No matter what the genre, almost all popular movies follow the same basic premise: hero wants the girl, hero works to get the girl, hero gets the girl.
This basic story formula works in movies because it lets us vicariously fulfill the basic human drive to overcome challenges, better ourselves and improve our lives. Stories basically sell us on the idea that, if we try, we CAN succeed, no matter the odds against us.
The three-act structure described above is a great way to get people invested into a movie character – it’s also a great way to get a prospective employer invested in you as a viable candidate for a job.
Here’s how to cast yourself as the hero in your career story:
1. Set the stage with your resume
How many times have you seen a movie that disappointed you? The trailer looked amazing. The actual movie, not so great.
Think of your resume as the trailer, and your interview as the main feature. Too many people put all of their effort into crafting the perfect resume, then sit there and expect that their job is already done when they get to the interview.
Quite the opposite: Your resume should whet the appetite of the hiring manager and get you the interview. But fail to meet the hiring manager’s expectations with a sluggish or uninspiring interview, and your resume is nothing but an empty promise.
2. Grab ‘em from the first scene
The first scene in the movie is usually the most exciting or intriguing – it grabs you from the get-go and sets up your expectations for the rest of the movie.
In an interview, start by giving the best impression you possibly can, and the interviewer will have a good feeling about you for the rest of the interview. Studies have shown that we decide in the first half minute of meeting someone whether we like them or not, as well as making judgments about intelligence and personality.
“Psychologists agree that snap judgments in which clues (mellifluous voice, Rolex watch, soggy handshake, hunched shoulders) hit us all at once and form an impression larger than their sum,” says Carlin Flora, contributing author for Psychology Today.
So make sure you have a smile on your face and no broccoli in your teeth, look them in the eye and offer your hand first for a handshake. You’ll do just fine.
3. Tell interviewers your ‘hero’ backstoryFew movies launch us into the plot without first telling us about our hero. After all, we want to know why we should invest two hours of our lives watching a movie about him. A hiring manager will want to know from the start why they should invest their time into you.
In an interview, one of the most common job questions is “Why did you leave your last job?” This is your chance to tell the interviewer your backstory and why they should be rooting for you.“I left XYZ Consulting because I want to work in a multinational company and use my degree in Cultural Studies in my line of work – I have big aspirations” is a better answer than “I need more money.”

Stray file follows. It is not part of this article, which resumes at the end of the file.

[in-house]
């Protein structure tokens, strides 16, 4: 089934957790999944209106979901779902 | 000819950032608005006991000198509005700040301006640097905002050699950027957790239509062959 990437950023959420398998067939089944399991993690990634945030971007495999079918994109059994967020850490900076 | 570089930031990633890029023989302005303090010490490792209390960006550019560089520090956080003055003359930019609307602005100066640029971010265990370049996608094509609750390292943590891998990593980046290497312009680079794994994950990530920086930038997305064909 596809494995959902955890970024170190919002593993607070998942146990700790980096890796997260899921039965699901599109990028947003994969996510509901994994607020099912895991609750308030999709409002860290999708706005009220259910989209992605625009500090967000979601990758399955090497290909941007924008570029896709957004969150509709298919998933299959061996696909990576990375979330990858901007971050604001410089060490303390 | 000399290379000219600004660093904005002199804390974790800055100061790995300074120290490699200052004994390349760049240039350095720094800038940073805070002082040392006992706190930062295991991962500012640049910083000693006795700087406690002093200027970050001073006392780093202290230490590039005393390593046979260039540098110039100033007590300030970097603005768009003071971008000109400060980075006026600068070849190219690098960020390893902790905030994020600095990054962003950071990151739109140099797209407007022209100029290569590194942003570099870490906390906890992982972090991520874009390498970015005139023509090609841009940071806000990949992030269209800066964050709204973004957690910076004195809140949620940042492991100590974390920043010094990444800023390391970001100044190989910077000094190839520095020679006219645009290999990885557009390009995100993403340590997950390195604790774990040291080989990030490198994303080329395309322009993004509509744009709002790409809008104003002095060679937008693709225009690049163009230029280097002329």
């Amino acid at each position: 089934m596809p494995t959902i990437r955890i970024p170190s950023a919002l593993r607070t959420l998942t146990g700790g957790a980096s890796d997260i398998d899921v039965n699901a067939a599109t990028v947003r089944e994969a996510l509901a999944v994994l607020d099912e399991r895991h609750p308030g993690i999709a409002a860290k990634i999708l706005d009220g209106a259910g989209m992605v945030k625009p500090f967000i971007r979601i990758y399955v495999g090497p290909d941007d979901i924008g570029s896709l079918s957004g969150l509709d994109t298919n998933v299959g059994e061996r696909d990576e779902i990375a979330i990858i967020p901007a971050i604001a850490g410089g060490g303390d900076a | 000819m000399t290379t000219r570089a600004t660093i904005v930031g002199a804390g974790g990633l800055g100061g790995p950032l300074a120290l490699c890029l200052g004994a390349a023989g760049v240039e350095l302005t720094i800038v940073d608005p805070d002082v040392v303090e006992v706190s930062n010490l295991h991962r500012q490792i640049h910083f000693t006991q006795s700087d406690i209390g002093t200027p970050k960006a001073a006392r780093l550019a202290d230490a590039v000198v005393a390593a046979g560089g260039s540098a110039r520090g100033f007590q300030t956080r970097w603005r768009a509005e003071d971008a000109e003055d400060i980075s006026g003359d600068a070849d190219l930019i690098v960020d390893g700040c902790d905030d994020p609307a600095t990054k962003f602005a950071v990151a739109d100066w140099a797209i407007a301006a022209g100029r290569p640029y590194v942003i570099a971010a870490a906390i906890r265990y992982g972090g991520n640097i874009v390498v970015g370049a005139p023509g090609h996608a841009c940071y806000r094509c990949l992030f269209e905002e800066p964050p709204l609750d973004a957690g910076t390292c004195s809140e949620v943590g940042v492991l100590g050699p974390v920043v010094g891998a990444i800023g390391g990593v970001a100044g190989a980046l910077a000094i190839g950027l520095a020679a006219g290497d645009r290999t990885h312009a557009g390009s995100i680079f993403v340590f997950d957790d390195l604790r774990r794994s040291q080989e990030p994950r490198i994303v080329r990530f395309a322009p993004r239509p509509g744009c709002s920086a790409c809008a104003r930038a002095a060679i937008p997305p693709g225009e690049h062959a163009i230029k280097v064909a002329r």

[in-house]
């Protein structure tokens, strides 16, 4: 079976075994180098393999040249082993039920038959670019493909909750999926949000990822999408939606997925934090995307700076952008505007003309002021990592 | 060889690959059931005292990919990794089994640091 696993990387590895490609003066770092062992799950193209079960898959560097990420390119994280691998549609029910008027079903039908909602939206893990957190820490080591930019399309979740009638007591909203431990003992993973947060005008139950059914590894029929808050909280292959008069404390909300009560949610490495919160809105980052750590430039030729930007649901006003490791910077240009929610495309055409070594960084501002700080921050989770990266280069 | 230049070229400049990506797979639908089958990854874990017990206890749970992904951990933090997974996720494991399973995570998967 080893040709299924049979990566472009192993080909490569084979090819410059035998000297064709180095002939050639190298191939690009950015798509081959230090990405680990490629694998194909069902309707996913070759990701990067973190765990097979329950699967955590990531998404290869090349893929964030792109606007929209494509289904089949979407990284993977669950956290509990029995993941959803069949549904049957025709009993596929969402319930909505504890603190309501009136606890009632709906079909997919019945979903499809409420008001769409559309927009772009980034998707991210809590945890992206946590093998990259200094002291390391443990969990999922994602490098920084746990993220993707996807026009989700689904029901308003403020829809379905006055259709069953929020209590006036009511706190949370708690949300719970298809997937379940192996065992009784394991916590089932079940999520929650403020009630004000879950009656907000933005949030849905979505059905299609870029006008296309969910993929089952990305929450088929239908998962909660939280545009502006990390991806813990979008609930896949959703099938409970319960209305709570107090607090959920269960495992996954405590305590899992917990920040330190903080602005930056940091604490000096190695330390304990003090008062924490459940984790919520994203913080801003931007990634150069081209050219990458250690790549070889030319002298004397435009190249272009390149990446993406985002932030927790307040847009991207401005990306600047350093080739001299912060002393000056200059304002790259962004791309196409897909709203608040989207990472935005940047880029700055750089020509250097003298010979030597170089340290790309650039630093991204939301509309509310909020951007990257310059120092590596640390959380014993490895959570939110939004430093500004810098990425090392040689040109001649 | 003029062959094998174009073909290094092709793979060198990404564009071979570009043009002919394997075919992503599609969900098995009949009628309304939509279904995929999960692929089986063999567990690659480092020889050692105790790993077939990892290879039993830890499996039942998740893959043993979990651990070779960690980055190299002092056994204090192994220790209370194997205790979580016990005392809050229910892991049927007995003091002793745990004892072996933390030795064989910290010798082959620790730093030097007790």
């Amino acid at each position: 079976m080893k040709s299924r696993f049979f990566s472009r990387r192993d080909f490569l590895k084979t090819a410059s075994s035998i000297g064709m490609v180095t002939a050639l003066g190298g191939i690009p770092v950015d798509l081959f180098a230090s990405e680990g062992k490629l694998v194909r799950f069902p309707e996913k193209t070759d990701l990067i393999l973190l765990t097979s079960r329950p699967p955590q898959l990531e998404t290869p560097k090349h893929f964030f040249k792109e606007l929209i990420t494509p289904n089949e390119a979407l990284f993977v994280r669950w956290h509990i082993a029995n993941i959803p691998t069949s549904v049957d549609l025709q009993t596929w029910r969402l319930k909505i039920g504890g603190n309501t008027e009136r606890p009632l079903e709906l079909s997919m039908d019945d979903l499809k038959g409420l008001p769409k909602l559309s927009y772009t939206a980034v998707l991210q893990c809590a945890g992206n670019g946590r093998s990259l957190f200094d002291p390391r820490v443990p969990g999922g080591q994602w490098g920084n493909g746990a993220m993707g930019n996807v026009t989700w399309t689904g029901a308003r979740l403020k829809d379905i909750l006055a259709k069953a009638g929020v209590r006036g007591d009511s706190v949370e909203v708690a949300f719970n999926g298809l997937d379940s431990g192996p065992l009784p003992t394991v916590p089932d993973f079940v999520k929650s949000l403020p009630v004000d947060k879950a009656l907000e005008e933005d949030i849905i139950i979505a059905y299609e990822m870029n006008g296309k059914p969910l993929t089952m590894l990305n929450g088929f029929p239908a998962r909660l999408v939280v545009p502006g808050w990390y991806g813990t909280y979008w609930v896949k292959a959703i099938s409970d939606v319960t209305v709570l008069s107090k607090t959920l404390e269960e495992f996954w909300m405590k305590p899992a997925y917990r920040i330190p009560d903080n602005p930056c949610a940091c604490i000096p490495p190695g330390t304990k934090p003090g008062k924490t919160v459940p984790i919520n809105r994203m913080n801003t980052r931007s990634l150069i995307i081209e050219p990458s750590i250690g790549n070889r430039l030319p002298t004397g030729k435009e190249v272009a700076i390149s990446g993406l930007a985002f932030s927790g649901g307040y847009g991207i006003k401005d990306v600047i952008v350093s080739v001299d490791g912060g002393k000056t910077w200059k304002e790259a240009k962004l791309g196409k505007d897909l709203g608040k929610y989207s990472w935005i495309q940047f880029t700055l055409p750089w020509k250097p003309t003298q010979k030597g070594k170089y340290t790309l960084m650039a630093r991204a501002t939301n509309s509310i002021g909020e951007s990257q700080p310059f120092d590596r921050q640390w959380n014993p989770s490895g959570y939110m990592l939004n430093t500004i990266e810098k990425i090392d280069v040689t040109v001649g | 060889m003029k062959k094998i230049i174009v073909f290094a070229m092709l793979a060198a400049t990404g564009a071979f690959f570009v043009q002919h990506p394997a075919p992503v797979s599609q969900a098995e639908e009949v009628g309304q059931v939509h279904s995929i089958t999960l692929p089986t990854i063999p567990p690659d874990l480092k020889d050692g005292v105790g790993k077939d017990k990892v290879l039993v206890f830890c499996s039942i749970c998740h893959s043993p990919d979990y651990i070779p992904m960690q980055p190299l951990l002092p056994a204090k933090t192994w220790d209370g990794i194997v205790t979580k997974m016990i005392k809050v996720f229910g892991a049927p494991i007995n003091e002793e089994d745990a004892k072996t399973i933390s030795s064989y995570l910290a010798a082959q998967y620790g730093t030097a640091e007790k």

4. Take your interviewer on a journey
The body of the movie is where the action happens. We go along on the hero’s journey as he battles to achieve his goal.
The main portion of your interview should be a journey for your interviewer. Tell your hero’s story as a progression of events that reveal your career highlights:
What your battle is (“I’ve always wanted to manage a beauty salon.”)
What makes you think you’ll succeed (“I have 10 years’ experience managing the beauty department in my previous position.”)
What you’re prepared to do to win your battle (“I’ve been taking night-school esthetician classes to sharpen my skills.”)
How winning this job would help you succeed in your hero’s journey (“This position would let me combine my people skills with my talent as a make-up artist, to take this salon to new heights of business and creativity.”)
5. Reveal your ‘lowest moment’ to show how you sprung back
Most moves show the hero hitting rock bottom right before the ending, only to bounce back for the big uplifting finish. The most common way to do this is the fake-death scene, where we all think the hero is dead, or otherwise neutralized, until he coughs and open his eyes, and – phew! – is fine.
The job-interview equivalent are those tough interview questions where you are asked to reveal a weakness in either your skills or personality. You know the ones:
“What job skills do you think need improvement?”
“Tell us what you felt was unfair at your last job.”
“Which past boss has liked you the least, and why?”
When asked these questions, you may secretly wish you could roll over and play dead. Remember that the hiring manager is not asking you these questions to actually kill your chances at getting the job, but to see how you spring back from adversity. Tell your interviewer how you made lemonade out of lemons – and became a better worker for it -- and you’re on track for success.
6. Be ready for your big finish!
The final scene in the movie is what we’ve all been waiting for: The boy gets the girl; the explorer reaches the top of the mountain; the crowd cheers as the racecar crosses the finish line.
Wrap up the interview as though there is an invisible crowd cheering you on to victory. Thank the manager for their time, sum up why you think you should be chosen to fill this position, and leave them with a big smile and a second handshake. The last impression is just as important as the first impression, so memorize a positive and inspiring farewell line, and hope that you’re brought back for the sequel to a good job interview: landing the position.
Natasha Rhodes is a careers expert and writer for CareerBliss, an online career community dedicated to helping people find happiness in the workplace. Check out CareerBliss for millions of job listings, company reviews, and salary information.